Mr. MORAN. Mr. Chairman, this amendment would eliminate the ENERGY STAR program, even though a great many American consumers rely on it to choose appliances that meet Federal energy efficiency standards, such as windows, refrigerators, dishwashers, and clothes washers.
The program has improved since an Inspector General report highlighted flaws with the program. In response to the IG's report, ENERGY STAR moved away from allowing manufacturers to self-certify that they comply with efficiency standards, and now it requires third-party certifiers. Well, I'm sure there's room left for further improvement in the program.
As the gentleman from Louisiana has stated, many, many consumers have come to rely on this program in their everyday purchases and would, frankly, be stunned to think that this program is now being targeted. Americans, with the help of ENERGY STAR, saved nearly $18 billion on their utility bills last year alone and enough energy to avoid greenhouse gas emissions equivalent to those from 33 million cars. Isn't that a good thing?
This is a voluntary program that works. We've heard so much railing coming particularly from the other side about EPA's regulations, and now the majority wants to attack a voluntary pro-consumer program. The underlying bill already contains a very substantial cut to the ENERGY STAR program, notwithstanding the fact that it has saved hundreds of millions, if not billions, of dollars and has enabled consumers to be much better informed as to what their appliances might cost them in terms of energy
But the ENERGY STAR program has been funded in this bill at the 2008 level, 4 years ago. Since then, the population has expanded, the number of appliances and things that use a great deal of electricity, particularly computers, has expanded almost geometrically. People's bills are going up. They want to know what are the most energy-efficient products, so they rely upon the ENERGY STAR program, again, a voluntary program and one that has been improved since the IG report. They have third-party
certification now as to what they are saying so that we should have some confidence now in the ENERGY STAR imprimatur, if you will, on appliances.
It doesn't seem that this is the kind of thing that we should be cutting. This is a pro-consumer, voluntary effort that works. So I strongly oppose this amendment.
Mr. FLEMING. I don't disagree with the gentleman's comments. It's a good program, although it has been a flawed program. Hopefully, it's been improved.
My point is that this could be better done in the private sector, a fee or whatever paid directly to whatever private entity out there that would be nonprofit for this. Why should the taxpayers have to subsidize it? That's really the issue here.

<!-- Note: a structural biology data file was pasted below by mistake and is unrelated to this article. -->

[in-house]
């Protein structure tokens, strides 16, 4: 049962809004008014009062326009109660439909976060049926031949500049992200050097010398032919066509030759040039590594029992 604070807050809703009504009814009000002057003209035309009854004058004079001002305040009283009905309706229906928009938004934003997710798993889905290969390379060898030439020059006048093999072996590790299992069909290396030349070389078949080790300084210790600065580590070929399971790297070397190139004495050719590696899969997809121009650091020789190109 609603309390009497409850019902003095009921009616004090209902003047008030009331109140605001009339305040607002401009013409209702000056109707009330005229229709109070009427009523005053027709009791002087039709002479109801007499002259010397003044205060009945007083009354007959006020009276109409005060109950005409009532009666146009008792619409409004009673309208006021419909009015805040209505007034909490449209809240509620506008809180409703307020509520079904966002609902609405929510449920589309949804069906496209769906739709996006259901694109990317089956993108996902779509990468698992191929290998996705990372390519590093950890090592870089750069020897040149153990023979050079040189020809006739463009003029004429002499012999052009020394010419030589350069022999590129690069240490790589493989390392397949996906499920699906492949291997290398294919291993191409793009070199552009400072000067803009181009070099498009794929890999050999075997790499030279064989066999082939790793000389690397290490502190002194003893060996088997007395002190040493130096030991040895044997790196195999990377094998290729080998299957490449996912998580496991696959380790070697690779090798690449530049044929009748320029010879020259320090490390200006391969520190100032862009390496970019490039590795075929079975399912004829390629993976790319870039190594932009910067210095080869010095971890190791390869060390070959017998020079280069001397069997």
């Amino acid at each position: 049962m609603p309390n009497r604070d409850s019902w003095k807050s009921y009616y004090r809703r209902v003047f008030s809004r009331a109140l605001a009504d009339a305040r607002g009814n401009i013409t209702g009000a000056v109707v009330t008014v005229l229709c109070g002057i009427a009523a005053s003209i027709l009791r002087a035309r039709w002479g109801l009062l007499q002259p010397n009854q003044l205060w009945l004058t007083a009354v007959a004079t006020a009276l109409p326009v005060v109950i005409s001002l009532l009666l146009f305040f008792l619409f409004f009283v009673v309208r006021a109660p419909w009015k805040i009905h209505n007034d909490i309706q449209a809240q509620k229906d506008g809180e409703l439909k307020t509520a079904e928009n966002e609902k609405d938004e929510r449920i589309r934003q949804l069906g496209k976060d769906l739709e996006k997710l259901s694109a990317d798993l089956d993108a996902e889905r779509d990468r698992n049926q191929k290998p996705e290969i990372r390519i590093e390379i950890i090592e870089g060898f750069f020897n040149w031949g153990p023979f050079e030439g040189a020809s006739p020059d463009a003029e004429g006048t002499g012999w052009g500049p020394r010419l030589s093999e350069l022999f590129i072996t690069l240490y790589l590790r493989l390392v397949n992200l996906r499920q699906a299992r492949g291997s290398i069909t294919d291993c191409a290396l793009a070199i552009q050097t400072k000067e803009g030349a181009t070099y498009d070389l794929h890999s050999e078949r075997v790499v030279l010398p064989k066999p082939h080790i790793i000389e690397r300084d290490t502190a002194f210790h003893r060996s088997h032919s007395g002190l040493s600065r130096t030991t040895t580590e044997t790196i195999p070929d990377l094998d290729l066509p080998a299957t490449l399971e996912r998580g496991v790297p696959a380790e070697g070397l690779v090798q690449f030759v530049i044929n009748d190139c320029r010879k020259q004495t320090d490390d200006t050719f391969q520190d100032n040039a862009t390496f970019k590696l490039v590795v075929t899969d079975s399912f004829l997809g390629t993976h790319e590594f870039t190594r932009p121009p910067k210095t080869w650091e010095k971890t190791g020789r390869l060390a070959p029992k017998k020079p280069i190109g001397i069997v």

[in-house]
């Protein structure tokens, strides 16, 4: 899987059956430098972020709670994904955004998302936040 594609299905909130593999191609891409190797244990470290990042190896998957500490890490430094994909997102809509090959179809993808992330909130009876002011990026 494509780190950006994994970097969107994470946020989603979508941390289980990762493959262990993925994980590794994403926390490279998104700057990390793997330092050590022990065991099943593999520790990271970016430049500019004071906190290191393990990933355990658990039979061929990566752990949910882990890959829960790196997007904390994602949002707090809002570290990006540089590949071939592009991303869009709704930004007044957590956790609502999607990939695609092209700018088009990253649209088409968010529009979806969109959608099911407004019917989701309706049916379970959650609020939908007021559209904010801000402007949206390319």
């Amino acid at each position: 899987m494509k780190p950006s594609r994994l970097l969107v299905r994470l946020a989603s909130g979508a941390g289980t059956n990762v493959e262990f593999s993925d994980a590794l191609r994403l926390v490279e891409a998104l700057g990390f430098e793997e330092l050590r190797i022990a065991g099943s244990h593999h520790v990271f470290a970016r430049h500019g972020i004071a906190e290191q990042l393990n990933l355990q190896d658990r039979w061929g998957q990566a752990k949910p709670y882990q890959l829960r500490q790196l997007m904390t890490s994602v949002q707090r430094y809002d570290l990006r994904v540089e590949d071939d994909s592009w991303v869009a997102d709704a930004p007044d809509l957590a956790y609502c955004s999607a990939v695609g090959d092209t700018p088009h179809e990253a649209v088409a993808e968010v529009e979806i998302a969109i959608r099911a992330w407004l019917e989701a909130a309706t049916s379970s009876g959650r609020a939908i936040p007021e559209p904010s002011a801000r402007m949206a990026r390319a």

Mr. MORAN. Reclaiming my time, I would say to the gentleman, we have things like the Better Business Bureau which, frankly, doesn't have that kind of certification. Almost anybody can get designations. Sometimes it's helpful. Other times it's less so.
I think the American consumer wants some level of credibility in the organization that is certifying that an appliance is energy efficient. The Energy Star designation means something. And if this was self-policing, done completely in the private sector, you wouldn't have had an Inspector General report. You wouldn't have had this corrective mechanism that now says, you've got to fix this. You can't rely completely upon self-certification, which is exactly what you'd have under the private sector.
Mr. FLEMING. There are plenty of private sector oversight organizations. And again, UL: No appliance ever goes to market now without a UL stamp, and again, that's done through a private entity. So, again, it's a great program. Don't get me wrong. I just don't see where taxpayers should be funding that. We can do much better through the private sector.
The Acting CHAIR. The time of the gentleman from Virginia has expired.
Mr. CALVERT. I appreciate the gentleman's shared desire to reduce spending, however, I must oppose this amendment. As the minority pointed out, to meet the 2012 302(b) allocation, we cut the Energy Star program by $27.5 million, funding for the Energy Star program down to $48.2 million, which is below the 2006 level. And we believe that significant cuts took place in this program, as they should have been taken. And with that we reluctantly oppose the amendment, and would ask for a ``no'' vote.